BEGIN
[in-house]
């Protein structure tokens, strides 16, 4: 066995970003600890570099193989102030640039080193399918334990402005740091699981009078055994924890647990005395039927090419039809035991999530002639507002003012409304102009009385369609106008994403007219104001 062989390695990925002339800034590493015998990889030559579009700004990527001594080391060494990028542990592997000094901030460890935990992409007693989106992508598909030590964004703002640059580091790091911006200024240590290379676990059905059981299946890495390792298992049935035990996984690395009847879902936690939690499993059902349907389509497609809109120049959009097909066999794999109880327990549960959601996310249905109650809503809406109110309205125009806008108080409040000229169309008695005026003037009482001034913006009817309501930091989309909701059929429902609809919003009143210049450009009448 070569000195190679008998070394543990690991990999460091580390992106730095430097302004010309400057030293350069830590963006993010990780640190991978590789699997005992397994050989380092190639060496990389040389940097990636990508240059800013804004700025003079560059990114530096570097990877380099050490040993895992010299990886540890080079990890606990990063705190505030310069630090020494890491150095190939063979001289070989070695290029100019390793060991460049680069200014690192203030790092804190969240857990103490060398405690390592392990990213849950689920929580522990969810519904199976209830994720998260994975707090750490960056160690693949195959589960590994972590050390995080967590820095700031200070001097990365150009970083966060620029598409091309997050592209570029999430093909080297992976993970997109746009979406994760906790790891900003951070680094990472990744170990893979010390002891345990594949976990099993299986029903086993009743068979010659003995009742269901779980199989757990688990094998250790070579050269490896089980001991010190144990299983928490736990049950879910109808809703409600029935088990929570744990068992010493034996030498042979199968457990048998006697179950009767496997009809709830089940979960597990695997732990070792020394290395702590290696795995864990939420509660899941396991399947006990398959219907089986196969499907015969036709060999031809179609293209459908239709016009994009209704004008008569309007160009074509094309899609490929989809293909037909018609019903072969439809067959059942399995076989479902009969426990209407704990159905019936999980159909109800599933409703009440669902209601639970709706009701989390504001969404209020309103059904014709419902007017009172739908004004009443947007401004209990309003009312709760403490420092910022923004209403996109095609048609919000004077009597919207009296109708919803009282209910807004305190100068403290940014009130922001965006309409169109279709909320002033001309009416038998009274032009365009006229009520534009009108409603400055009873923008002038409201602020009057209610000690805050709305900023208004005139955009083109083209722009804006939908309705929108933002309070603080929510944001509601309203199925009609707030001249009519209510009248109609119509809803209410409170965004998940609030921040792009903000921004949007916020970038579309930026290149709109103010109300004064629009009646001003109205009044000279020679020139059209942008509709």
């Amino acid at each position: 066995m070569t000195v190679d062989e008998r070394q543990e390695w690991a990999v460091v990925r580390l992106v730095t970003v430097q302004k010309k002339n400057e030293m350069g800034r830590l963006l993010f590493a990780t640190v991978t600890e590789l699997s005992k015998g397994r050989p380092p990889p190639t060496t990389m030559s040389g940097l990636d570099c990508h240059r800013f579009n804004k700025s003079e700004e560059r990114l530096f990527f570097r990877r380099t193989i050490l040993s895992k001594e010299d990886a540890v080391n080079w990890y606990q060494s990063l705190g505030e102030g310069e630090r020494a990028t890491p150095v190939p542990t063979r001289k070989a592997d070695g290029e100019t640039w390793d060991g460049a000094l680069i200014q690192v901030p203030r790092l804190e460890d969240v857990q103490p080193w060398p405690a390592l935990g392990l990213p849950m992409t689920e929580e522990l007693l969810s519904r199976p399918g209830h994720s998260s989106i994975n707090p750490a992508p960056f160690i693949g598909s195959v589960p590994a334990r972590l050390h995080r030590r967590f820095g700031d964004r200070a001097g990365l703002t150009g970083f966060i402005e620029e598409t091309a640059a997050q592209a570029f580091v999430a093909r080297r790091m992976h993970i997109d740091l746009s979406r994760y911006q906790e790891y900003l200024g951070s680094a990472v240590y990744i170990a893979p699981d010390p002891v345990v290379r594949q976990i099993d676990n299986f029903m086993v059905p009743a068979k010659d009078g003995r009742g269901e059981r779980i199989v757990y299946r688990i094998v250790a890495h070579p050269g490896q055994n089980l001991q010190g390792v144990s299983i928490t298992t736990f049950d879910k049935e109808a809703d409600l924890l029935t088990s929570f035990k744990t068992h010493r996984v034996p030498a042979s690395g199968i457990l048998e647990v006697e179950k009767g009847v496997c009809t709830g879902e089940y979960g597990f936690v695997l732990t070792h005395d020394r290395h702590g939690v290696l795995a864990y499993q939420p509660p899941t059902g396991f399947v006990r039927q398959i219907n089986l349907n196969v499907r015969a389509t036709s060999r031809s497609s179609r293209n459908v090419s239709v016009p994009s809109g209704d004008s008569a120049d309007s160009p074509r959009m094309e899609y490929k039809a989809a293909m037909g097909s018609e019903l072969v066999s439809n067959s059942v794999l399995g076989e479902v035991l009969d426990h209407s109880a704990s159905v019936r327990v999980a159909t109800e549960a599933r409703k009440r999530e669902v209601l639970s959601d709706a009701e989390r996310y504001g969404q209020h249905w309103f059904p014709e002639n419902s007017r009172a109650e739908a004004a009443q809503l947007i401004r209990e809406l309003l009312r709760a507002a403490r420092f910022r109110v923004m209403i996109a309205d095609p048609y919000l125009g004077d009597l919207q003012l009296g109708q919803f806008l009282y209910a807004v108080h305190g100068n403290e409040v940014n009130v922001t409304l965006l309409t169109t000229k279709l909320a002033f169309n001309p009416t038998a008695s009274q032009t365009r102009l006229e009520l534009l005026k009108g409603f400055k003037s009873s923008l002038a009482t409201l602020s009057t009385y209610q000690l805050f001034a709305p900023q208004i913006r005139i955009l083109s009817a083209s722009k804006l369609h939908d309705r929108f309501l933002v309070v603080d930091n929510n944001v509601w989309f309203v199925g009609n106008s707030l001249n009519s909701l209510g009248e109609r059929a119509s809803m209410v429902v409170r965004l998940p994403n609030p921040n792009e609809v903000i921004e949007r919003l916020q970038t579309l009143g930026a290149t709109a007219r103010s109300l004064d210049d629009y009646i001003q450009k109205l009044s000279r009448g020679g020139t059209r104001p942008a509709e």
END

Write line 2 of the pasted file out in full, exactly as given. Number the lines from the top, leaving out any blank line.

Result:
């Protein structure tokens, strides 16, 4: 066995970003600890570099193989102030640039080193399918334990402005740091699981009078055994924890647990005395039927090419039809035991999530002639507002003012409304102009009385369609106008994403007219104001 062989390695990925002339800034590493015998990889030559579009700004990527001594080391060494990028542990592997000094901030460890935990992409007693989106992508598909030590964004703002640059580091790091911006200024240590290379676990059905059981299946890495390792298992049935035990996984690395009847879902936690939690499993059902349907389509497609809109120049959009097909066999794999109880327990549960959601996310249905109650809503809406109110309205125009806008108080409040000229169309008695005026003037009482001034913006009817309501930091989309909701059929429902609809919003009143210049450009009448 070569000195190679008998070394543990690991990999460091580390992106730095430097302004010309400057030293350069830590963006993010990780640190991978590789699997005992397994050989380092190639060496990389040389940097990636990508240059800013804004700025003079560059990114530096570097990877380099050490040993895992010299990886540890080079990890606990990063705190505030310069630090020494890491150095190939063979001289070989070695290029100019390793060991460049680069200014690192203030790092804190969240857990103490060398405690390592392990990213849950689920929580522990969810519904199976209830994720998260994975707090750490960056160690693949195959589960590994972590050390995080967590820095700031200070001097990365150009970083966060620029598409091309997050592209570029999430093909080297992976993970997109746009979406994760906790790891900003951070680094990472990744170990893979010390002891345990594949976990099993299986029903086993009743068979010659003995009742269901779980199989757990688990094998250790070579050269490896089980001991010190144990299983928490736990049950879910109808809703409600029935088990929570744990068992010493034996030498042979199968457990048998006697179950009767496997009809709830089940979960597990695997732990070792020394290395702590290696795995864990939420509660899941396991399947006990398959219907089986196969499907015969036709060999031809179609293209459908239709016009994009209704004008008569309007160009074509094309899609490929989809293909037909018609019903072969439809067959059942399995076989479902009969426990209407704990159905019936999980159909109800599933409703009440669902209601639970709706009701989390504001969404209020309103059904014709419902007017009172739908004004009443947007401004209990309003009312709760403490420092910022923004209403996109095609048609919000004077009597919207009296109708919803009282209910807004305190100068403290940014009130922001965006309409169109279709909320002033001309009416038998009274032009365009006229009520534009009108409603400055009873923008002038409201602020009057209610000690805050709305900023208004005139955009083109083209722009804006939908309705929108933002309070603080929510944001509601309203199925009609707030001249009519209510009248109609119509809803209410409170965004998940609030921040792009903000921004949007916020970038579309930026290149709109103010109300004064629009009646001003109205009044000279020679020139059209942008509709």